So for me the decision was easy. The change to my heart, and knowing that it would become increasingly worse, and  along with the way I felt every day made me so ready to take a chance with the ablation . My ablation was December 2018 and I am so much better. I've had a couple of episodes of a Fib, only lasting seconds, and some extra beats. I track with my Apple watch and AliveCor device. But overall it was a good choice for me. I no longer take flecainade(YEAH!) and only metoprolol once per day. 

     The procdure was performed under general anethesia and a one night stay in the hospital. The tubes put down my throat did not cause any problems except a sore throught for one day. The hardest part of this procedure is that you have to lie flat for a few hours afterwards. For me it was only 3-4 hours, but for some it has been up to 6hours. 

    I'm sure you will make the correct decision for you. Keep in touch and let us know what you do. 




  • tolsen53
    tolsen53, July 13,  2020  1:03pm EST

    I would opt to give ablation a try, the sooner the better due to age. All procedures have risks, but to my knowledge, the real risk of ablation is very low. I've had 4 of them . They use general anethesia because you will be out for several hors while they work on you. Depending on your EP and how they do the procedure, the biggest problem I had was laying still for 4 hours after the procedure to make sure the entry points for the equipment, where they go in near the groin, healed over. However, newer methof=ds now shorten that time. You also may have a urinary catheter, never fun when they remove it, but again, newer proecures may not need it, depends on your EP.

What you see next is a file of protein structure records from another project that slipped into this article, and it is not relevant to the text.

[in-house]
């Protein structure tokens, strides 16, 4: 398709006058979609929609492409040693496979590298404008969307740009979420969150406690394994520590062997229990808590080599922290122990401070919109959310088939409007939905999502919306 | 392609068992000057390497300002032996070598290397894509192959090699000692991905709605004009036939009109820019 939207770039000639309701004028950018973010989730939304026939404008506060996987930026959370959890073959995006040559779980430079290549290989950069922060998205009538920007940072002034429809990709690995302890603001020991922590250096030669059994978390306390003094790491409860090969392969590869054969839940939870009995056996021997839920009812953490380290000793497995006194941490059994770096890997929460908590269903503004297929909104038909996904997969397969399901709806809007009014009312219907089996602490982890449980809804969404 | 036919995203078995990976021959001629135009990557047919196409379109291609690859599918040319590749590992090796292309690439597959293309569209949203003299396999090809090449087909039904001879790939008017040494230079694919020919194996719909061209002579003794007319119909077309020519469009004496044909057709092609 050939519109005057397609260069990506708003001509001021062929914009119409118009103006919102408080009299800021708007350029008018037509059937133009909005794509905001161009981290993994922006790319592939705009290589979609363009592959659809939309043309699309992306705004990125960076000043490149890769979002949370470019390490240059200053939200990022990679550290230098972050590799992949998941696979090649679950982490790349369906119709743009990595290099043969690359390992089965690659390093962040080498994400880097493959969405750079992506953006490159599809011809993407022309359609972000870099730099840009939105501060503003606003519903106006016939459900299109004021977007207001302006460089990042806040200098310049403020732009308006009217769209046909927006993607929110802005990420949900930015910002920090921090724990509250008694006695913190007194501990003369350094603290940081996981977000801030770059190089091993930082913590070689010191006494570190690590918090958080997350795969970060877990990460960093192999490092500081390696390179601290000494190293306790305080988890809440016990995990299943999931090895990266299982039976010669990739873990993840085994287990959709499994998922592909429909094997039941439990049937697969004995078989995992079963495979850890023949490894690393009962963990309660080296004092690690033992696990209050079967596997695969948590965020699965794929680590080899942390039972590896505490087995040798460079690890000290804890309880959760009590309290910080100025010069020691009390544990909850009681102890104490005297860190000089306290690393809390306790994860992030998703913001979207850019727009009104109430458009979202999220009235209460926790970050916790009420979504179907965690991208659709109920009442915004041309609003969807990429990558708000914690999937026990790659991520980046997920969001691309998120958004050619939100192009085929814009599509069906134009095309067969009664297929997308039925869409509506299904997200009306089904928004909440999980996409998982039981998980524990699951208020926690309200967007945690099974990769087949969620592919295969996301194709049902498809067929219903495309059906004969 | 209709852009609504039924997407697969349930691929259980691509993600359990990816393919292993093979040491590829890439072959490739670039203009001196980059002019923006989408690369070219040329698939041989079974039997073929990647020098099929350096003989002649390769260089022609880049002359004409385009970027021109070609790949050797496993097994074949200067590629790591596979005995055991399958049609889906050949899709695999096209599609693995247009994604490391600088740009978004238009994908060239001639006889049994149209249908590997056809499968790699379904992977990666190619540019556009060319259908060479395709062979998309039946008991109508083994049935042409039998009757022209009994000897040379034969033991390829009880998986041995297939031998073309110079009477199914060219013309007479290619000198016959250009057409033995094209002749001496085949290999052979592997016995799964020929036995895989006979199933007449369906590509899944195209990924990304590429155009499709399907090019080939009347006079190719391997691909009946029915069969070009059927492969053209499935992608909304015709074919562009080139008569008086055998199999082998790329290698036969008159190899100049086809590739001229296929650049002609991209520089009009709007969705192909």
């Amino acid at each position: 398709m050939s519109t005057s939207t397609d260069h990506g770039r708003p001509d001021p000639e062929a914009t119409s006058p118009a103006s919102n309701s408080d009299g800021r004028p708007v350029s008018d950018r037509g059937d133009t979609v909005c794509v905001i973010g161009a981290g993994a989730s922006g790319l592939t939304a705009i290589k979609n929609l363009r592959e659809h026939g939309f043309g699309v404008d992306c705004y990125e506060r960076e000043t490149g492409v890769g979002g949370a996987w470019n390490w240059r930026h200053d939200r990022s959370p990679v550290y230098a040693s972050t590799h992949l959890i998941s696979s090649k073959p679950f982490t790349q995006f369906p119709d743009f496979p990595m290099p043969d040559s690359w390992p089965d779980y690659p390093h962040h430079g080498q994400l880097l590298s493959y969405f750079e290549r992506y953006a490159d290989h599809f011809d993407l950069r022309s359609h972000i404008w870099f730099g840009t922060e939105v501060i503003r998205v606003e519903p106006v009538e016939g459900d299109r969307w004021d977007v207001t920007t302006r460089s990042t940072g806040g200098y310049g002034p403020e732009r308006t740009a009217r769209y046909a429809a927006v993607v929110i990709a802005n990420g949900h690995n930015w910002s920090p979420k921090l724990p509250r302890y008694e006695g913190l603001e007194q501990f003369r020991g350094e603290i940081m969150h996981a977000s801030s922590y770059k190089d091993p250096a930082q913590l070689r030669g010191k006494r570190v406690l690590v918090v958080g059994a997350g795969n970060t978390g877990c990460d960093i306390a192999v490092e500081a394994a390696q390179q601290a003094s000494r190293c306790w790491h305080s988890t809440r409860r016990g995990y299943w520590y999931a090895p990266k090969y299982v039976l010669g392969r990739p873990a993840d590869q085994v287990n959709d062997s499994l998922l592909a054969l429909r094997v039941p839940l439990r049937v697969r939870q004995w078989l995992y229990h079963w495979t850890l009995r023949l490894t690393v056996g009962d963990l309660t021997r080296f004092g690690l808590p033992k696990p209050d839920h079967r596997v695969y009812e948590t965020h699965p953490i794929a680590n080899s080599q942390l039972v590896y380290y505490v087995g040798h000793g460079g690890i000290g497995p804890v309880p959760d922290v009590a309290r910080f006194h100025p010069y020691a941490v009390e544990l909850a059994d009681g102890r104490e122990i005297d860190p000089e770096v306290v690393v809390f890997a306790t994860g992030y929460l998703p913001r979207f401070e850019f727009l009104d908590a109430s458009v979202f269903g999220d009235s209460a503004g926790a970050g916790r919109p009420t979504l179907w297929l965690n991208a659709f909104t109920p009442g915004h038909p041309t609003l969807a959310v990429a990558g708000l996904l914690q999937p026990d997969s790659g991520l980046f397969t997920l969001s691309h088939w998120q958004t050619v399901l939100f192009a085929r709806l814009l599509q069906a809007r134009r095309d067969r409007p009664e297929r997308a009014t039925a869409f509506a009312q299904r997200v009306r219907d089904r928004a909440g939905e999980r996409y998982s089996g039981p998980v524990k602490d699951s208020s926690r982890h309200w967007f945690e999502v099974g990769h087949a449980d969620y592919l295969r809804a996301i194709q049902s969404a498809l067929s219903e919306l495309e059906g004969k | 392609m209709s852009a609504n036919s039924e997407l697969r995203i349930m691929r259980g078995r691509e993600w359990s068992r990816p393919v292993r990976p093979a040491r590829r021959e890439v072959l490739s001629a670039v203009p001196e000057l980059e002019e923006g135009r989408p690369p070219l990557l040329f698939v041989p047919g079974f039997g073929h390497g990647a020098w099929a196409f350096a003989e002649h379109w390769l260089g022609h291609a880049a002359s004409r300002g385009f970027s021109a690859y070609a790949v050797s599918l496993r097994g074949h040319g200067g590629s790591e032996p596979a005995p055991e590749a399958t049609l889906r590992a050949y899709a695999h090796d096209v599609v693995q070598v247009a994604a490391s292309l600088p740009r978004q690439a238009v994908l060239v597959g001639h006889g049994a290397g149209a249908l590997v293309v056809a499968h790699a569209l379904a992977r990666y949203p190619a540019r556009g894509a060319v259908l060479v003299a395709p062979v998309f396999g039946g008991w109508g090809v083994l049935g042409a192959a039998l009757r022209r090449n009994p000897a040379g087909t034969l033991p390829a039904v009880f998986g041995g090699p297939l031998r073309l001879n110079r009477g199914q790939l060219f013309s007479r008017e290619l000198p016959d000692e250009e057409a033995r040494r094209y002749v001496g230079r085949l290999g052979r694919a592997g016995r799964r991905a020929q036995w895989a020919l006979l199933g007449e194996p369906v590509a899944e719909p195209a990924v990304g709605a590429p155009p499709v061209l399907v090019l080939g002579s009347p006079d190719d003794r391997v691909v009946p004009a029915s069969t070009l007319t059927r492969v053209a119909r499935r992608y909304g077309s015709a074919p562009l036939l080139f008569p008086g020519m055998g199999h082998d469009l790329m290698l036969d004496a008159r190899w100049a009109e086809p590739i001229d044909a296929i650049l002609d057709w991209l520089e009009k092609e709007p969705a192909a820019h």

Make sure they tell you about the "blanking" period, where you could have transient a-fibs for several months after the procedure. Also ask the criteria the EP uses for saying the procedure was successful. Do they measure success as 1 year a-fib free, or 2 years, or how long? (For many of us, we will eventually have another a-fib.

    On my last ablation I had my EP put a LINQ monitor in my chest, gathers heart activity data all day and transmits it to a reading center at night, no action needed on my part, The center can monitor for abnormal activity. This is also good because sometimes we don;t feel an a-fib incident, especially if it only lasts a few minutes,

    Good luck, hope EP has some good ideas for you.


  • Larco70501
    Larco70501, July 17,  2020  2:26am EST
    Thanks for all the comments and encouragements, I have recently received my Echo diagram report, and the highlights that concerned the Doctor was that 12 months ago, my EF was at 71% and FS was at 42% and now from last weeks report, they are EF 55% and FS 29%. Although reading more into these findings, they are still within the 'Normal' range, although dropping within a 12 month period, is this a 'Blip' or would the conditions get worst? If it will get worst, I would definitely opt for the RF Ablation procedure?
  • ewNY1
    ewNY1, September 3,  2020  11:43pm EST

    There is a new technology (Mapping vest) that can precisely map out the points in your heart that give out wrong signals. You will wear it before the procedure and later your surgeon will read the information in order to perform the ablation. The accuracy is very high (250 electrodes).